New Delhi, India (PressExposure) June 02, 2008 -- Who is Raj Loomba and what is his connection with over three thousand poor, fatherless children in India? Who would understand the plight of young children who lose their father at an early age but a person like Raj Loomba who himself lost his father at the tender age of 12?
The 67-year old, London- based NRI, Raj Loomba, has touched the lives of these fatherless children empowering them with education and saving them from a lifetime's vicious cycle of child labour, abuse and petty crime. The grit and determination of his mother Pushpa Wati Loomba, then a young widow of 37, to see her seven children through life, without letting the incident mar their future, left an everlasting impression on the mind of the young Raj Loomba.
Born in Dhilwan in Punjab on 15 March 1942, [http://www.theloombatrust.org/raj_loomba.php] Raj Loomba worked in an asbestos factory on first arriving in Britain in 1962. The initial years in England were full of hardships for him. From driving an ice cream van to running a market stall and finally to owning a textile business grou worth millions, Raj Loomba's is an inspirational rag-to-riches story.
But what makes the story really remarkable is what Raj Loomba did after he made his millions. When his mother passed away at the age of 75, he decided to dedicate himself to a cause which would keep her name alive forever. He took up the cause ten years ago of an oft neglected section of society: poor widows and their hapless children.
Raj Loomba, with his wife Veena, established The Shrimati Pushpa Wati Loomba Memorial Trust in United Kingdom in 1997 to raise awareness of and care for, poor widows and their dependents. Loomba Trust, which completed ten years, has Cherie Booth QC (wife of Tony Blair) as its President and Sir Richard Branson, head of Virgin Group, as its Patron-in Chief. The Trust is patronised by many blazing personalities including Rt. Hon Countess Mountbatten of Burma, Sir Sigmund Sternberg and Sir Mark Tully, amongst others.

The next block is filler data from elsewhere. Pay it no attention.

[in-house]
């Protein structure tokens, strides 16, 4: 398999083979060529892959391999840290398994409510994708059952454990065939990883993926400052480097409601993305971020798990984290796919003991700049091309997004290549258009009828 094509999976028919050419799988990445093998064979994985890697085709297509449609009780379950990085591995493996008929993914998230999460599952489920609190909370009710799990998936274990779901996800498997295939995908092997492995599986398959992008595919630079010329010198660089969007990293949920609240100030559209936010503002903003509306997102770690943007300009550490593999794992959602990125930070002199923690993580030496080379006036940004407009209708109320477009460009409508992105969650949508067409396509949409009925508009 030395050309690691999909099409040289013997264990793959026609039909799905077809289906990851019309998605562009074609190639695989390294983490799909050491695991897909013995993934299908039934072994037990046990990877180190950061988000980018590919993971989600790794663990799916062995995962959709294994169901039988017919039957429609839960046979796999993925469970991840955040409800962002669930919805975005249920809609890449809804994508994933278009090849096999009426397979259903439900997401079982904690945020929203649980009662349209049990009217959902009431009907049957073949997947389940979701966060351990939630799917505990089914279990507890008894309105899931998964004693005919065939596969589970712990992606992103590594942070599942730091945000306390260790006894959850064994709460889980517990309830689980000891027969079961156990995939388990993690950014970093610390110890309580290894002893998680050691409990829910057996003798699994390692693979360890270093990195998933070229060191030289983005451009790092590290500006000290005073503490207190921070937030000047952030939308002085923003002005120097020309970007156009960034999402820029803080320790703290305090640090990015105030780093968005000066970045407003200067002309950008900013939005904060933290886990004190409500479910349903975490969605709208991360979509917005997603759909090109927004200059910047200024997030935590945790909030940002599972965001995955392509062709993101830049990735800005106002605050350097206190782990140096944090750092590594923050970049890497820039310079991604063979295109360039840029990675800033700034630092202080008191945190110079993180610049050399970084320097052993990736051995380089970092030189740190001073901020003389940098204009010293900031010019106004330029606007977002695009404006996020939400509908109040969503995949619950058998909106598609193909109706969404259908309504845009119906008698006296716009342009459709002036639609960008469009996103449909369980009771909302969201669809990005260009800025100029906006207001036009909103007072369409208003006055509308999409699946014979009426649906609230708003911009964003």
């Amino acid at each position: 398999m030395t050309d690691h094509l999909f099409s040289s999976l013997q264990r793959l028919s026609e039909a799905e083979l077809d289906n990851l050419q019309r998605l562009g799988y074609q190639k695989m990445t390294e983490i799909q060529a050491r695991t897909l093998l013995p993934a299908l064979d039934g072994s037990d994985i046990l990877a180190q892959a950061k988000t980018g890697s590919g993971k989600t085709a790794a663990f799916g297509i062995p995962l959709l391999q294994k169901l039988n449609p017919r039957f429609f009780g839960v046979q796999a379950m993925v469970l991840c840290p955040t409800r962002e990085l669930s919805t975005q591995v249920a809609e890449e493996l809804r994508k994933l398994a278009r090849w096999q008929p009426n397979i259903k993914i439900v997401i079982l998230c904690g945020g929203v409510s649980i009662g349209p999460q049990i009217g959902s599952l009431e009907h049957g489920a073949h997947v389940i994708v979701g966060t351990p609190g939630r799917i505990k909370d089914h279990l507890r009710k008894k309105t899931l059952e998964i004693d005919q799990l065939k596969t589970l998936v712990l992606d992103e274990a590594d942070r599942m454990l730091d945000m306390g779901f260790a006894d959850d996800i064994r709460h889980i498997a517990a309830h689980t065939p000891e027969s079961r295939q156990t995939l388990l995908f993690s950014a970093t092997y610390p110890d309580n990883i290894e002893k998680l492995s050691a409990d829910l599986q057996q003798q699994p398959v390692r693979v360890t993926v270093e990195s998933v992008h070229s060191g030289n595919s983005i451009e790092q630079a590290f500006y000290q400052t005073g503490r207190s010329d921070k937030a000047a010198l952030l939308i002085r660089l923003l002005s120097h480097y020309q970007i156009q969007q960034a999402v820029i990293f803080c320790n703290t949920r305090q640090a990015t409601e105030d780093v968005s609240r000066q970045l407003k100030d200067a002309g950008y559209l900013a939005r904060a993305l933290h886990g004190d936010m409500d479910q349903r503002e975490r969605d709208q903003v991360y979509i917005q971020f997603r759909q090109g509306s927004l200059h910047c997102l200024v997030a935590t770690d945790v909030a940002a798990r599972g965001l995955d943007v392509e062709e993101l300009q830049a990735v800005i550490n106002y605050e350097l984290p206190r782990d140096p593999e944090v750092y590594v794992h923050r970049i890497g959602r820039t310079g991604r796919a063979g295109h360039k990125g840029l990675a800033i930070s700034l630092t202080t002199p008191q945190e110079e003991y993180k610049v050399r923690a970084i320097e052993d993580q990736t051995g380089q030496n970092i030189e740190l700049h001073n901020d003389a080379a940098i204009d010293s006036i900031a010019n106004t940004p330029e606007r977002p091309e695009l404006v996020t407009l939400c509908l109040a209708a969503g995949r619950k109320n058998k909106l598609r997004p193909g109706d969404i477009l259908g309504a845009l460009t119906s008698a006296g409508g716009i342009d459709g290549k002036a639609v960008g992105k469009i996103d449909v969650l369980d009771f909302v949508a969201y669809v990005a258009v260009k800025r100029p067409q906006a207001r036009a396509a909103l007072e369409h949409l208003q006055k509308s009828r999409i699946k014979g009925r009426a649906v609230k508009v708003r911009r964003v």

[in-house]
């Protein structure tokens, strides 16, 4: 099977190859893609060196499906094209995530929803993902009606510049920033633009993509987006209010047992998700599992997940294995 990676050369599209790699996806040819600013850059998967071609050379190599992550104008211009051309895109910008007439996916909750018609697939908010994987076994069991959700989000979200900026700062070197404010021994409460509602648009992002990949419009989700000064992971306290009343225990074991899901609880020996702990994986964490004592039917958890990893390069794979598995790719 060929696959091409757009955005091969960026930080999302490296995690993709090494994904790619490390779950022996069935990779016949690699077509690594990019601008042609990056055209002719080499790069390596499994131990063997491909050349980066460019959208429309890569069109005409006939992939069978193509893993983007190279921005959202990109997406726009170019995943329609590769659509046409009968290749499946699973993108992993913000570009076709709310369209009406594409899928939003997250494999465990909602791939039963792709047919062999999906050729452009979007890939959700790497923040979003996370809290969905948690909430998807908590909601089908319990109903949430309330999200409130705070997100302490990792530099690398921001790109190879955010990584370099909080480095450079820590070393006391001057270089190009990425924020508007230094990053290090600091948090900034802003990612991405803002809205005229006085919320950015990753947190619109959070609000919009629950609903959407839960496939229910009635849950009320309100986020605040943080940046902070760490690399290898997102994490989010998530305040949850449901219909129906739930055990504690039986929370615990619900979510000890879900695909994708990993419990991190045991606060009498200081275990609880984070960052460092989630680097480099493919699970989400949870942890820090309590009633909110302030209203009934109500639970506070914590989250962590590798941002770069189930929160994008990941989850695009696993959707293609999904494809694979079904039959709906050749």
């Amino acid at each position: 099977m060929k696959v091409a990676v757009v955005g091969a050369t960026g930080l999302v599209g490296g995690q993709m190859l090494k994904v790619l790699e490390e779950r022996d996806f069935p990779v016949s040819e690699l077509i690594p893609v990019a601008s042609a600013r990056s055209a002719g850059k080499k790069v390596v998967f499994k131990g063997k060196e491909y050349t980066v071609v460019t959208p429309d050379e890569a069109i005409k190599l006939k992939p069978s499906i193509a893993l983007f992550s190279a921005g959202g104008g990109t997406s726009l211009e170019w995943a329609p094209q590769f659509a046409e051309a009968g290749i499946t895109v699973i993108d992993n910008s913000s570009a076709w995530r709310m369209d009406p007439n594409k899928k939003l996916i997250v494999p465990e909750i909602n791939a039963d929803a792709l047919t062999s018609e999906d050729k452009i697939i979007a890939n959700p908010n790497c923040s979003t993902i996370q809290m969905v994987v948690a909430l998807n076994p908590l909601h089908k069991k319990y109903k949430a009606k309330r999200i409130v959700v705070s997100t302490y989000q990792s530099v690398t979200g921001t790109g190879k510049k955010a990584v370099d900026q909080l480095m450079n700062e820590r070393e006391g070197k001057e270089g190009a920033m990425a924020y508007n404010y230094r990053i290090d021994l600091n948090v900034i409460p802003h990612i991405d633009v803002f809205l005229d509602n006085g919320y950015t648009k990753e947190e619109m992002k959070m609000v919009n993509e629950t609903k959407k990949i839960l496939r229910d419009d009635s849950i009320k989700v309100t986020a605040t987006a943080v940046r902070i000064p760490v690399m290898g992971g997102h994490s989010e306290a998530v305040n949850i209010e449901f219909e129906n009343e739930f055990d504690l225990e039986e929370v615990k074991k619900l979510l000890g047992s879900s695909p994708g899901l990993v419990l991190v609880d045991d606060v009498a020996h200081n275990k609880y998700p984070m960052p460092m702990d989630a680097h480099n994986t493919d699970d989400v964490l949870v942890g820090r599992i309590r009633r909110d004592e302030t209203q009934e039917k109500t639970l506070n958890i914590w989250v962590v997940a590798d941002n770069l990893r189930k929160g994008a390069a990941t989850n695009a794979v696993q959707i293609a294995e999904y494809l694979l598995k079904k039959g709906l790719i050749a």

The phenomenal success of the Loomba Trust propelled by untiring effort of Raj Loomba won him accolades like the Asian of the Year award and some criticism in the first few years. While people who were moved by the cause joined hands with him, critics tried to belittle him and his cause by dubbing it as self-promotion to seek honours. Hurt, but not demoralised, he stuck to his noble work and managed to silence his critics as Loomba Trust grew from strength to strength.
The growth of Loomba Trust in the first decade has been remarkable and today is pioneering newer grounds. The Trust, which started with a target of educating at least 100 children in each of India's 29 states, has exceeded its target last year. It educates over 3,600 children of poor widows across India providing each with a scholarship to fund their education for a period of five years. Besides, the trust is working with Virgin Unite to support HIV/Aids affected children in South Africa and is helping create opportunities for young widows in Kenya, Bangladesh and Sri Lanka in partnership with Youth Business International, a charity of HRH The Prince of Wales.
To make widows self-reliant the latest project, Loomba Trust Entrepreneurship programme, will train one hundred widows in Hair and Beauty Care in partnership with Blossom Kochhar Group that will provide this training free of cost. After training, these widows will be assisted to find jobs or set up their own businesses.
The Loomba Trust has organized an intensive programme of fund raising and awareness events including its renowned Diwali dinners every year in London co-hosted by Mayor Ken Livingstone and a charity, London First. The Diwali dinner this year at London raised a quarter of a million pounds - an amount which will be donated to the cause of widows and their children.
Similar dinners have been held in New York, Johhanesburg and Newcastle last year. A glittering charity film premiere of Deepa Mehta's 'Water' on the plight of widows was held by the trust to raise funds. A Bollywood concert was staged at Trafalgar Square last year. For its innovative and socially important projects, Asian Who's Who International named the Loomba Trust as the Charity of the Year.
Aware that injustice against widows is a significant problem in many countries; in 2005 the Trust designated June 23 as International Widows Day - the day Pushpa Wati became a widow - an annual day of awareness and focus for sustained action to bring about change. Raj Loomba has successfully celebrated the third International Widows Day this June besides holding an International Widows Conference in association with the Indiaâs Minister for Women and Child Welfare.
Working on his philosophy of vision, resources, effort and luck - a philosophy which saw his phenomenal success in business- [http://www.chathamhouse.org.uk/about/council/raj_loomba] Raj Loomba hopes that his work one day would move the United Nations to recognise June 23rd as the International Widows Day - which will help Loomba Trust herald a better future for poor widows and their children.